Motion for Shock Probation Example In Texas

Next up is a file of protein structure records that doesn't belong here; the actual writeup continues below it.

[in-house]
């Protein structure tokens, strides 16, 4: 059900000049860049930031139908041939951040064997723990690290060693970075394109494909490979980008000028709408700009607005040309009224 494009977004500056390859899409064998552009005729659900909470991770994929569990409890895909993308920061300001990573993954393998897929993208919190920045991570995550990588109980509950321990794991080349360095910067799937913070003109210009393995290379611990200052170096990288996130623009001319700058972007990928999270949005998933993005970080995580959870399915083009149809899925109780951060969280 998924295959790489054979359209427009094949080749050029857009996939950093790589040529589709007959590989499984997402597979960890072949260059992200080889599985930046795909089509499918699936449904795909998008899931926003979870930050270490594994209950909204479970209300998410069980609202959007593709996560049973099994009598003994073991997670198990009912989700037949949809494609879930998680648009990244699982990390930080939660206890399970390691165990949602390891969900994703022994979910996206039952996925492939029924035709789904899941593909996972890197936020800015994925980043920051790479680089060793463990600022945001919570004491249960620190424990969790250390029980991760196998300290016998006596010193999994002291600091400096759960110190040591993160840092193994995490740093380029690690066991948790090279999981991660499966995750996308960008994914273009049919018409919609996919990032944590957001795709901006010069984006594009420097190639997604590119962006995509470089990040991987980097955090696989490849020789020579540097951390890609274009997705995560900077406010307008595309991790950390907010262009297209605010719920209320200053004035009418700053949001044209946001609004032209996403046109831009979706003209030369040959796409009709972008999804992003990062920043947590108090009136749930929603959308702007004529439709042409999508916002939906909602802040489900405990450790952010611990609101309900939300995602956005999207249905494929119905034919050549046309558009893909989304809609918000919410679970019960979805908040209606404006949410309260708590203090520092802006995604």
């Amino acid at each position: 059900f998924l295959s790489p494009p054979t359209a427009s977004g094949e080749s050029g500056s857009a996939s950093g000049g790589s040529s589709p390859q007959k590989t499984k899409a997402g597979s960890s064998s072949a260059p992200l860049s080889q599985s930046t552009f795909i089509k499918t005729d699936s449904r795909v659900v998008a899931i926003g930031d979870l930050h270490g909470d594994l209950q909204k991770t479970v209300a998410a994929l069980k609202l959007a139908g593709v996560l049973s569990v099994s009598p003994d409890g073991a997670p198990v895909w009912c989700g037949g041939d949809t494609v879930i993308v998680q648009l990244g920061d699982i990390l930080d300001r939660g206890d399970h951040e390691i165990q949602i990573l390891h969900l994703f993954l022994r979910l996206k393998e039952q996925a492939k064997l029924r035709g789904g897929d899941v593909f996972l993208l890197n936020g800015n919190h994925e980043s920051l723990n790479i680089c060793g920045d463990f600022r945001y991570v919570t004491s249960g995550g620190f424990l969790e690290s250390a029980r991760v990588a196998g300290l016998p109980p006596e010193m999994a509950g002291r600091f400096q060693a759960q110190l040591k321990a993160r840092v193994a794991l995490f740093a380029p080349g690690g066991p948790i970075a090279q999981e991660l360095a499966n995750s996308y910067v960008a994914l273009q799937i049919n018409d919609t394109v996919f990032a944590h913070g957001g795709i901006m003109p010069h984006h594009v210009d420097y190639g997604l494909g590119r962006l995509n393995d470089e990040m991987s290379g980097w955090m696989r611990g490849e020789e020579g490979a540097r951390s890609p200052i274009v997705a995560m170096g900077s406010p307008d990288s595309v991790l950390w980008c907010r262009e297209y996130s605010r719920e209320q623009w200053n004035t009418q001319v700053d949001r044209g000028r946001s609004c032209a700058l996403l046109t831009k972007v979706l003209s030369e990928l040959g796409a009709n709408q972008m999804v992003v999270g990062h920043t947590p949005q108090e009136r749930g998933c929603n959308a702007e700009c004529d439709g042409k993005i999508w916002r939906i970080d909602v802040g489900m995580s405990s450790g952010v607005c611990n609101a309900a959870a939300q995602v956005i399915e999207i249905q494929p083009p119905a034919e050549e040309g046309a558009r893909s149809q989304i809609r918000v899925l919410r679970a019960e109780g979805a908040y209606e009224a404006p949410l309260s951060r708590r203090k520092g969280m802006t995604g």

In Stasey v. State, 683 S.W.2d 705 (Tex. Crim. App. 1985), a defendant had filed a motion for shock probation 43 days after his sentence began, but specifically requested that no hearing be held until after the sixtieth day. See Stasey, 683 S.W.2d at 706. The trial court nevertheless granted shock probation early before the expiration of sixty days after sentencing. See id. We held that because the trial court granted the motion before jurisdiction attached, the defendant was entitled to credit for the time spent on shock probation prior to his becoming eligible, but he was not entitled to credit for time spent on shock probation after he was eligible since his motion requested release the day jurisdiction attached. See Stasey, 683 S.W.2d at 708. The rationale for granting relief in Stasey was that a defendant should not be penalized if the relief he requests is proper, and only through the improper actions of the trial court does the order become void. See id. at 708. This rationale expressly rejected the previously employed "moving factor" analysis which would have denied the defendant any time credit for an erroneous release to shock probation. See id.